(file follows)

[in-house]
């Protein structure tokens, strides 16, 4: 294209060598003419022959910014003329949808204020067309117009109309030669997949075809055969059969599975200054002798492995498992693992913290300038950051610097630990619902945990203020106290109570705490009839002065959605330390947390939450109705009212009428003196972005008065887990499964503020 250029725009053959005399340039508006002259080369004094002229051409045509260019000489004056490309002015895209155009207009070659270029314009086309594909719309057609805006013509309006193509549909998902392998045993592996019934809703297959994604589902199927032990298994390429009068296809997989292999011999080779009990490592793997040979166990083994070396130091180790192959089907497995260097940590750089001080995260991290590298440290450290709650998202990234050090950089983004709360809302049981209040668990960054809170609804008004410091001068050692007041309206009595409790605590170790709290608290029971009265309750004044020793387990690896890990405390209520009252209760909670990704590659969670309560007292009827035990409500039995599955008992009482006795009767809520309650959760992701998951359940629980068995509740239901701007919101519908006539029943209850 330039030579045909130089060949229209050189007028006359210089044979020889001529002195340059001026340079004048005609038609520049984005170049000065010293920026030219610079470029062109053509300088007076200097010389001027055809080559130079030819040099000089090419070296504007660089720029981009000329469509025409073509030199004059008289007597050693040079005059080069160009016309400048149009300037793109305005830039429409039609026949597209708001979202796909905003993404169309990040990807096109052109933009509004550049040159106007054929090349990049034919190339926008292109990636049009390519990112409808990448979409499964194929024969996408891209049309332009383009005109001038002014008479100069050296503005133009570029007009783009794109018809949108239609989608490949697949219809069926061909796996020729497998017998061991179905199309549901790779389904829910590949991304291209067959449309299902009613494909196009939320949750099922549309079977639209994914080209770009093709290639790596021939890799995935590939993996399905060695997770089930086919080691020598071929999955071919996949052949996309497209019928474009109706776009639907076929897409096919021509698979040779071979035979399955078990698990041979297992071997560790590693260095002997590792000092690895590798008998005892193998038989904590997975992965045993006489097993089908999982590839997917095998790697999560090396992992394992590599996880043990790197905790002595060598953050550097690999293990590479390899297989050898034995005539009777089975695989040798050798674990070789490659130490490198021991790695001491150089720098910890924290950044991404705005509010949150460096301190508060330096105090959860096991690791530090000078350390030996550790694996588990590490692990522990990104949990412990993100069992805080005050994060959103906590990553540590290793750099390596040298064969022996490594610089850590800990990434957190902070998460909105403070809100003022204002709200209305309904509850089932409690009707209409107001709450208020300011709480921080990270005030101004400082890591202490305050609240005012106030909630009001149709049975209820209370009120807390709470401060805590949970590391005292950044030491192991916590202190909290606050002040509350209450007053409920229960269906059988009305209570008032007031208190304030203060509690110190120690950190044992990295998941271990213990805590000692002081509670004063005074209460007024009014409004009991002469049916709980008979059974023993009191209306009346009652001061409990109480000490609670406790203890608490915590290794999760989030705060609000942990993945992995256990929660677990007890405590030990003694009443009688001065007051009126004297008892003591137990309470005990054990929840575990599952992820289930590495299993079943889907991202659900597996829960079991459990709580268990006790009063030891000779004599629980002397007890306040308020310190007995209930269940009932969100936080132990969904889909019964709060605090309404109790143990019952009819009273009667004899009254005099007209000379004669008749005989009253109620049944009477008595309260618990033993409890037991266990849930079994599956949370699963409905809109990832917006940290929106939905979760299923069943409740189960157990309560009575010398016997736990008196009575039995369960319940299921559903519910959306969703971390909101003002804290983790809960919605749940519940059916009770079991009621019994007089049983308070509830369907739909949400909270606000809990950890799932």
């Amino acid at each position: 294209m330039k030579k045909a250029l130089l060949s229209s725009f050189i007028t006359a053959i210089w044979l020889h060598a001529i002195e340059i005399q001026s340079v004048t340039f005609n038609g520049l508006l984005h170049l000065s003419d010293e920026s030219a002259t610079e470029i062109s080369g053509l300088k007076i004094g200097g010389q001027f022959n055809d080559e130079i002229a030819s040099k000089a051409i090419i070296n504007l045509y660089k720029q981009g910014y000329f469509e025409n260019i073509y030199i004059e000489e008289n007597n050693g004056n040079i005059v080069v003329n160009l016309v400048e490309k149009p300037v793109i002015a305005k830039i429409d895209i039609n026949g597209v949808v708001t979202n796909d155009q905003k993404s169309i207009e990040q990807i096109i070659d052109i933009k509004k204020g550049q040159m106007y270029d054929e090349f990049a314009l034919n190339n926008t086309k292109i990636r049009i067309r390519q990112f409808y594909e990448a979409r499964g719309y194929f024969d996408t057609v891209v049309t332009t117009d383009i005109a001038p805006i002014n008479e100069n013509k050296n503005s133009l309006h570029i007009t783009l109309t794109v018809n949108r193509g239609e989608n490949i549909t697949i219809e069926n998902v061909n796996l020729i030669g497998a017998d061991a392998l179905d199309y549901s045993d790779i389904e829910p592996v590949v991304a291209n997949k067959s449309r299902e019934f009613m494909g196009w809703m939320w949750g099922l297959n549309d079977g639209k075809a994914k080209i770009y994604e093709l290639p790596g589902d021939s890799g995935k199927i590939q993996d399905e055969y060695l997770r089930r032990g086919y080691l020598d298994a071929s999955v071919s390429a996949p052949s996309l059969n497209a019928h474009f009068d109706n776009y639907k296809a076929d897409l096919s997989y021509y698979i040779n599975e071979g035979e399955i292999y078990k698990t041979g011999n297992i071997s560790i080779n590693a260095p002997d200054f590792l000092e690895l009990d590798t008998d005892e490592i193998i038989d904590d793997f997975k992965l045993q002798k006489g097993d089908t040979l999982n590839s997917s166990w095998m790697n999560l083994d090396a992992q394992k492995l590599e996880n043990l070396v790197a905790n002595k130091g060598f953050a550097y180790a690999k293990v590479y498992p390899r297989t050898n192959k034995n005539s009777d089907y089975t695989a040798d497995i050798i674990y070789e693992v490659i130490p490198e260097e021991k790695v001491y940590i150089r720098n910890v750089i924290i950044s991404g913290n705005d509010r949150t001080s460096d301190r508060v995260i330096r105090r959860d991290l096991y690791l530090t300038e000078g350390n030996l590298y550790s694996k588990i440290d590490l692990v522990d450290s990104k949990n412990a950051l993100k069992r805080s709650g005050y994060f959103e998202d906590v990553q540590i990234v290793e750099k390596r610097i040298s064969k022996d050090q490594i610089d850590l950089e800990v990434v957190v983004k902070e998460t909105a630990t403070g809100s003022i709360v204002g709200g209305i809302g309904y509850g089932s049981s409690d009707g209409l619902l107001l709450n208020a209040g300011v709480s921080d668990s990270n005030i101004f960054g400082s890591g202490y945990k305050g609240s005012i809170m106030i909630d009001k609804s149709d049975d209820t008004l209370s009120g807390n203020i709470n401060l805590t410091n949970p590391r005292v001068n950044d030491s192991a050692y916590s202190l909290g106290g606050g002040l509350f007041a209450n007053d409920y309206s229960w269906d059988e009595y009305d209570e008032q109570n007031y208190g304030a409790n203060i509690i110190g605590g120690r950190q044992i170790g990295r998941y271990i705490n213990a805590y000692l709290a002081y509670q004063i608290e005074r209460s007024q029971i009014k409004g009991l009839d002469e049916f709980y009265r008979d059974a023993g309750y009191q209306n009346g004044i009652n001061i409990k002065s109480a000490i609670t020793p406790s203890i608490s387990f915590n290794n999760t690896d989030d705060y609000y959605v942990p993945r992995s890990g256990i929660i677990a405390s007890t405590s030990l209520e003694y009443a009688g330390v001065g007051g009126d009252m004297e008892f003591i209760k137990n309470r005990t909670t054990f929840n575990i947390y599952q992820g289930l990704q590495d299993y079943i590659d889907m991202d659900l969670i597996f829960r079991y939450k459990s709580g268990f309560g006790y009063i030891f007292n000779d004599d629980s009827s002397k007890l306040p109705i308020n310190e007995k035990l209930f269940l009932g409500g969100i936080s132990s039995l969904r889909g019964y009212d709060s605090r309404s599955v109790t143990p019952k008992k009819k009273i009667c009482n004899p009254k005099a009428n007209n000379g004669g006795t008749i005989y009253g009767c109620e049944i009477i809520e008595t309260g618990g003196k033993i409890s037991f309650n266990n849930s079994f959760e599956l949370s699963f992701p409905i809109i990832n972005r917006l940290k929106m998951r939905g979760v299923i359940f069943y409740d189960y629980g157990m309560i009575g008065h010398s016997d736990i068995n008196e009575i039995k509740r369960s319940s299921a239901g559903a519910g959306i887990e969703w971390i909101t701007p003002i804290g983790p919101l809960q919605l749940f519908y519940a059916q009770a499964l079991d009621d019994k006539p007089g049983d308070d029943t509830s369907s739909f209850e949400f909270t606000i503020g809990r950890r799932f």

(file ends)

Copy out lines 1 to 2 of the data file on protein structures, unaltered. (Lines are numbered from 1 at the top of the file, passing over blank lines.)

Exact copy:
[in-house]
């Protein structure tokens, strides 16, 4: 294209060598003419022959910014003329949808204020067309117009109309030669997949075809055969059969599975200054002798492995498992693992913290300038950051610097630990619902945990203020106290109570705490009839002065959605330390947390939450109705009212009428003196972005008065887990499964503020 250029725009053959005399340039508006002259080369004094002229051409045509260019000489004056490309002015895209155009207009070659270029314009086309594909719309057609805006013509309006193509549909998902392998045993592996019934809703297959994604589902199927032990298994390429009068296809997989292999011999080779009990490592793997040979166990083994070396130091180790192959089907497995260097940590750089001080995260991290590298440290450290709650998202990234050090950089983004709360809302049981209040668990960054809170609804008004410091001068050692007041309206009595409790605590170790709290608290029971009265309750004044020793387990690896890990405390209520009252209760909670990704590659969670309560007292009827035990409500039995599955008992009482006795009767809520309650959760992701998951359940629980068995509740239901701007919101519908006539029943209850 330039030579045909130089060949229209050189007028006359210089044979020889001529002195340059001026340079004048005609038609520049984005170049000065010293920026030219610079470029062109053509300088007076200097010389001027055809080559130079030819040099000089090419070296504007660089720029981009000329469509025409073509030199004059008289007597050693040079005059080069160009016309400048149009300037793109305005830039429409039609026949597209708001979202796909905003993404169309990040990807096109052109933009509004550049040159106007054929090349990049034919190339926008292109990636049009390519990112409808990448979409499964194929024969996408891209049309332009383009005109001038002014008479100069050296503005133009570029007009783009794109018809949108239609989608490949697949219809069926061909796996020729497998017998061991179905199309549901790779389904829910590949991304291209067959449309299902009613494909196009939320949750099922549309079977639209994914080209770009093709290639790596021939890799995935590939993996399905060695997770089930086919080691020598071929999955071919996949052949996309497209019928474009109706776009639907076929897409096919021509698979040779071979035979399955078990698990041979297992071997560790590693260095002997590792000092690895590798008998005892193998038989904590997975992965045993006489097993089908999982590839997917095998790697999560090396992992394992590599996880043990790197905790002595060598953050550097690999293990590479390899297989050898034995005539009777089975695989040798050798674990070789490659130490490198021991790695001491150089720098910890924290950044991404705005509010949150460096301190508060330096105090959860096991690791530090000078350390030996550790694996588990590490692990522990990104949990412990993100069992805080005050994060959103906590990553540590290793750099390596040298064969022996490594610089850590800990990434957190902070998460909105403070809100003022204002709200209305309904509850089932409690009707209409107001709450208020300011709480921080990270005030101004400082890591202490305050609240005012106030909630009001149709049975209820209370009120807390709470401060805590949970590391005292950044030491192991916590202190909290606050002040509350209450007053409920229960269906059988009305209570008032007031208190304030203060509690110190120690950190044992990295998941271990213990805590000692002081509670004063005074209460007024009014409004009991002469049916709980008979059974023993009191209306009346009652001061409990109480000490609670406790203890608490915590290794999760989030705060609000942990993945992995256990929660677990007890405590030990003694009443009688001065007051009126004297008892003591137990309470005990054990929840575990599952992820289930590495299993079943889907991202659900597996829960079991459990709580268990006790009063030891000779004599629980002397007890306040308020310190007995209930269940009932969100936080132990969904889909019964709060605090309404109790143990019952009819009273009667004899009254005099007209000379004669008749005989009253109620049944009477008595309260618990033993409890037991266990849930079994599956949370699963409905809109990832917006940290929106939905979760299923069943409740189960157990309560009575010398016997736990008196009575039995369960319940299921559903519910959306969703971390909101003002804290983790809960919605749940519940059916009770079991009621019994007089049983308070509830369907739909949400909270606000809990950890799932």